Following the tradition of previous years, the top 100 list does not rank rookies. You’ll find a few of them ranked here, as well as some notable second- and third-year players to watch in progress. The immediacy of a player’s contributions was slightly a priority here, as we couldn’t select every young player in the NBA. Older players who just missed the cut can be found in the Snubs list.
Paolo Banchero, Orlando Magic
Banchero’s strong, skillful game and creative abilities made him the No. 1 pick, and that frame will quickly propel him into next year’s Top 100 if all goes well. Improved shooting will be the key for the star here, and the Magic will give him plenty of room to figure it out.
Keegan Murray, Sacramento Kings
The other rookie who could immediately warrant Top 100 consideration is Murray, who was arguably the best player in the summer league. He can make a difference with or without designed touches and should thrive in all areas of the lineup as a result, making him a potentially very good support piece for the Kings right away.
Jabari Smith Jr., Houston Rockets
It’s essentially just a matter of time with Smith, who has the physical and technical ability to be one of the league’s best 3-and-D players, and the makeup to be much more than that. The star depends on how comfortable he is putting the ball on the floor, but he’s already an expert shooter and tough defender.
Chet Holmgren, Oklahoma City Thunder
Holmgren is expected to miss the entire season due to Lisfranc’s injury, but the hope is that this is just a minor setback for one of the most unique prospects in the league. The big tag doesn’t do him justice, but how his ball skills and jumper eventually translate to the pros will be exciting to watch. His defensive impact should give him a fairly high level of value regardless.
Jaden Ivey, Detroit Pistons
It may take two or three seasons for Ivey to put it all together, but he will be one of the best athletes in the NBA upon arrival and could be very difficult to stop. He will need to make better decisions and increase his effort on defense, but good luck trying to keep him off the rim.
Benedict Maturin, Indiana Pacers
Maturin had a promising showing in summer league and has a prototypical two-guard skill set, capable of scoring at all three levels. He will benefit greatly from playing next to Tyrese Haliburton, and he will get almost all the shots he wants as the Pacers repeat.
Dyson Daniels, New Orleans Pelicans
Daniels may not have a huge role this season, but keep him on your long-term radar as a multi-position wing who is advanced enough for his age. His jumper remains the main obstacle to him becoming a valuable complementary player.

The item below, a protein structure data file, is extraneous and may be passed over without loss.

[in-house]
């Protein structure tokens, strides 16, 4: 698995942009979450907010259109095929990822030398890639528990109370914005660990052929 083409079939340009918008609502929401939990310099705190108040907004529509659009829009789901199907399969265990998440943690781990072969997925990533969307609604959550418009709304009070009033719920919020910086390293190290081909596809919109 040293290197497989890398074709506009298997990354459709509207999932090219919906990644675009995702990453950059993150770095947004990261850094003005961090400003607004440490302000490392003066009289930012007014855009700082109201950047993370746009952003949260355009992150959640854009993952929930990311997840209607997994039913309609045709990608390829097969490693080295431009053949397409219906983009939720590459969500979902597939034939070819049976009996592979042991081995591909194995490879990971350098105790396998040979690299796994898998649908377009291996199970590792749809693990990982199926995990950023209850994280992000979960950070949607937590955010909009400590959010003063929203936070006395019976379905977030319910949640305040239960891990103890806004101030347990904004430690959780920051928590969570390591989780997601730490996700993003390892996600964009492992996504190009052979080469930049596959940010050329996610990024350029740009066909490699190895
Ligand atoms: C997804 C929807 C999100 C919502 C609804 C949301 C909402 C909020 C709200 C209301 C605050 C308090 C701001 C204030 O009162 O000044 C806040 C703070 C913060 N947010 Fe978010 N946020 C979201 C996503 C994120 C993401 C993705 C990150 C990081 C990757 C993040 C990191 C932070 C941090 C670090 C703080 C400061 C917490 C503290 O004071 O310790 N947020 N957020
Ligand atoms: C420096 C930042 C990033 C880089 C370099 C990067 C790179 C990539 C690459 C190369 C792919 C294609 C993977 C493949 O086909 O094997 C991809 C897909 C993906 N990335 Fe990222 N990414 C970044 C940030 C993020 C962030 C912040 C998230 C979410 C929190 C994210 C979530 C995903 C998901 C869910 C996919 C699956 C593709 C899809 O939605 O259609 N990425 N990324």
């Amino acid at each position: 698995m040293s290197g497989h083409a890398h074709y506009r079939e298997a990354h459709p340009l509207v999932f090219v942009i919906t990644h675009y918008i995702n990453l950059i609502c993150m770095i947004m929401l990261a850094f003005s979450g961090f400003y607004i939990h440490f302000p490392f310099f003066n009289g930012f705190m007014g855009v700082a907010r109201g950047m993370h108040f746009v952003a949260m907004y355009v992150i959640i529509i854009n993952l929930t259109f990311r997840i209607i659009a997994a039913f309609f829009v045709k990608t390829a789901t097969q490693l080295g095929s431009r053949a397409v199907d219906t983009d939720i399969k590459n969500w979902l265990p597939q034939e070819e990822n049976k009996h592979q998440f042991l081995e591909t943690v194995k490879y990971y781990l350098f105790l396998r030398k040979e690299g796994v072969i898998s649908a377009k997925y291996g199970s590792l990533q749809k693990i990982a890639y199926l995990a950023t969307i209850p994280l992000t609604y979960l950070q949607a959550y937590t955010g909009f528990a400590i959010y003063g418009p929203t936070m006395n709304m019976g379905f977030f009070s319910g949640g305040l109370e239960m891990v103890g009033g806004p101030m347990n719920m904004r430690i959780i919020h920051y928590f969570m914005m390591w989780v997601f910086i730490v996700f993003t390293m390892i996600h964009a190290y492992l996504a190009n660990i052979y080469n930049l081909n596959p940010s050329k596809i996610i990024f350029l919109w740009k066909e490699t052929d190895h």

Davion Mitchell, Sacramento Kings
Mitchell finished his rookie year strong and should be a positive for the Kings as he gets more comfortable, providing elite, high-energy on-ball defense and an offensive spark. His chemistry with De’Aaron Fox will be a key change agent for Sacramento, but a jump to true high-level player status seems possible.
Jonathan Cuminga, Golden State Warriors
The Warriors have been justifiably slow to play Kuminga’s path to playing time, but his physical gifts are among the best in the league. He’ll need to be more consistent to earn a serious role—and his minutes will tell the story—if he gets there, he could be a valuable two-way player
Jalen Suggs, Orlando Magic
There’s no getting around the fact that Suggs wasn’t good as a rookie, but his predraft pedigree deserves a second chance. He’s a top athlete and brings toughness to the defense, but he’ll either need to shoot well enough to live off the ball or make a jump as a playmaker to better lead a team. It is important that he shows signs of progress in the second year.
Josh Primo, San Antonio Spurs
Primo was the youngest player in the 2021 draft, and the Spurs have high hopes for him long-term as they rebuild their roster. He may not be pretty, but watch out for him.
Chris Duarte, Indiana Pacers
Duarte’s sharp shooting ability makes him an intriguing candidate for the Pacers’ rebuild, who have plenty of shots to go around. He has shown enough variety in his skill set to be worth considering as more than just a specialist, which may be his reason for the long term.
Third year players
James Wiseman, Golden State Warriors
This is a crucial year for Wiseman, who missed all of last season and has yet to return to a high draft pick. The Warriors should make life easy for him as a rim-runner, and he’s still huge and athletic. But it’s more of an idea than anything else at this point in his career, and if he hasn’t earned consistent minutes by the end of the season, I’d be concerned.
Patrick Williams, Chicago Bulls
Williams was one of the youngest players in the draft class and was always going to need some time, but last season was a big flop after he played just 17 games due to injury. He has excellent two-way ability for a modern role player, but the Bulls will also want to see him take advantage of his scoring upside.
Onyeka Okongwu, Atlanta Hawks
The Hawks ultimately need to get more minutes to see what they have in Okongwu, who has had a slow start to his career due to injuries and having to back up Clint Capela at center. Atlanta says they want to feature him more, and the upside is that he’s more than a reliable backup, especially if he starts making jumpers.
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